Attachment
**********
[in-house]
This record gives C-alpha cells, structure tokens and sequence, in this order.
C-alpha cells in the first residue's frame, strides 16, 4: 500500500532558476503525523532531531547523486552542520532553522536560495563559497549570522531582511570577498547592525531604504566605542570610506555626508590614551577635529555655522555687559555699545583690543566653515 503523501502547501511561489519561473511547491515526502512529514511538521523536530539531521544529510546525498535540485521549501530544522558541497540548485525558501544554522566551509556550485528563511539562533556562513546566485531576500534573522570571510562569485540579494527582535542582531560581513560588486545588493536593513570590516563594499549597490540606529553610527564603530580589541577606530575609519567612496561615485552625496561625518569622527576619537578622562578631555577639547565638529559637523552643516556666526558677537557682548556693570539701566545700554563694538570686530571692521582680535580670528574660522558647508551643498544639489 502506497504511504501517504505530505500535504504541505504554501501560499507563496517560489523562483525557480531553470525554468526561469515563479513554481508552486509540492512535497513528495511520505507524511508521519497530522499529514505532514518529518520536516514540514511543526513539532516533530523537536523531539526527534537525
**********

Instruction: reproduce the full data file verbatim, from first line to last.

[in-house]
This record gives C-alpha cells, structure tokens and sequence, in this order.
C-alpha cells in the first residue's frame, strides 16, 4: 500500500532558476503525523532531531547523486552542520532553522536560495563559497549570522531582511570577498547592525531604504566605542570610506555626508590614551577635529555655522555687559555699545583690543566653515 503523501502547501511561489519561473511547491515526502512529514511538521523536530539531521544529510546525498535540485521549501530544522558541497540548485525558501544554522566551509556550485528563511539562533556562513546566485531576500534573522570571510562569485540579494527582535542582531560581513560588486545588493536593513570590516563594499549597490540606529553610527564603530580589541577606530575609519567612496561615485552625496561625518569622527576619537578622562578631555577639547565638529559637523552643516556666526558677537557682548556693570539701566545700554563694538570686530571692521582680535580670528574660522558647508551643498544639489 502506497504511504501517504505530505500535504504541505504554501501560499507563496517560489523562483525557480531553470525554468526561469515563479513554481508552486509540492512535497513528495511520505507524511508521519497530522499529514505532514518529518520536516514540514511543526513539532516533530523537536523531539526527534537525